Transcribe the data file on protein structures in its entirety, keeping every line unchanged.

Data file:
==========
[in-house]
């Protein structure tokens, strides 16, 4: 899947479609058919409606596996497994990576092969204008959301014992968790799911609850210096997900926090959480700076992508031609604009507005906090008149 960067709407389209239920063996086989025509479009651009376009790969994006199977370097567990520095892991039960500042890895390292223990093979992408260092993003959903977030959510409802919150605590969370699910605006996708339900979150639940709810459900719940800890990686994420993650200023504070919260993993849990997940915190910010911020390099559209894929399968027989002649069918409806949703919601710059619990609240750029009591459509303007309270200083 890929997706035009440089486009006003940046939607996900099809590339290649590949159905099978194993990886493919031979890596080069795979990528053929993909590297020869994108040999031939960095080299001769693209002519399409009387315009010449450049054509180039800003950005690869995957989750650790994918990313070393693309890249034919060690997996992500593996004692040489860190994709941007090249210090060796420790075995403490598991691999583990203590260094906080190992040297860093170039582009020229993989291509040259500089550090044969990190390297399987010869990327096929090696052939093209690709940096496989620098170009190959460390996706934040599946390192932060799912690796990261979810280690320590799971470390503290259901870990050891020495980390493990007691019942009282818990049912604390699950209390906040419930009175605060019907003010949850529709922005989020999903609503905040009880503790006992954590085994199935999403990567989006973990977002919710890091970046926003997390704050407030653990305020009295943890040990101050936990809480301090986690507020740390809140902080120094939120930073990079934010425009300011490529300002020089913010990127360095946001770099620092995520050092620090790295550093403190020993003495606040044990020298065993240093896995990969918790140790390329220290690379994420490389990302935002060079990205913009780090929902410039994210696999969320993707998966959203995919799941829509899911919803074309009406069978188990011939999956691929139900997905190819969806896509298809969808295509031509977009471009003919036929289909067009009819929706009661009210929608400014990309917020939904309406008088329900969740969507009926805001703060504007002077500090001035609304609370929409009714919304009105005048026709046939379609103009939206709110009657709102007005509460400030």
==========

[in-house]
């Protein structure tokens, strides 16, 4: 899947479609058919409606596996497994990576092969204008959301014992968790799911609850210096997900926090959480700076992508031609604009507005906090008149 960067709407389209239920063996086989025509479009651009376009790969994006199977370097567990520095892991039960500042890895390292223990093979992408260092993003959903977030959510409802919150605590969370699910605006996708339900979150639940709810459900719940800890990686994420993650200023504070919260993993849990997940915190910010911020390099559209894929399968027989002649069918409806949703919601710059619990609240750029009591459509303007309270200083 890929997706035009440089486009006003940046939607996900099809590339290649590949159905099978194993990886493919031979890596080069795979990528053929993909590297020869994108040999031939960095080299001769693209002519399409009387315009010449450049054509180039800003950005690869995957989750650790994918990313070393693309890249034919060690997996992500593996004692040489860190994709941007090249210090060796420790075995403490598991691999583990203590260094906080190992040297860093170039582009020229993989291509040259500089550090044969990190390297399987010869990327096929090696052939093209690709940096496989620098170009190959460390996706934040599946390192932060799912690796990261979810280690320590799971470390503290259901870990050891020495980390493990007691019942009282818990049912604390699950209390906040419930009175605060019907003010949850529709922005989020999903609503905040009880503790006992954590085994199935999403990567989006973990977002919710890091970046926003997390704050407030653990305020009295943890040990101050936990809480301090986690507020740390809140902080120094939120930073990079934010425009300011490529300002020089913010990127360095946001770099620092995520050092620090790295550093403190020993003495606040044990020298065993240093896995990969918790140790390329220290690379994420490389990302935002060079990205913009780090929902410039994210696999969320993707998966959203995919799941829509899911919803074309009406069978188990011939999956691929139900997905190819969806896509298809969808295509031509977009471009003919036929289909067009009819929706009661009210929608400014990309917020939904309406008088329900969740969507009926805001703060504007002077500090001035609304609370929409009714919304009105005048026709046939379609103009939206709110009657709102007005509460400030």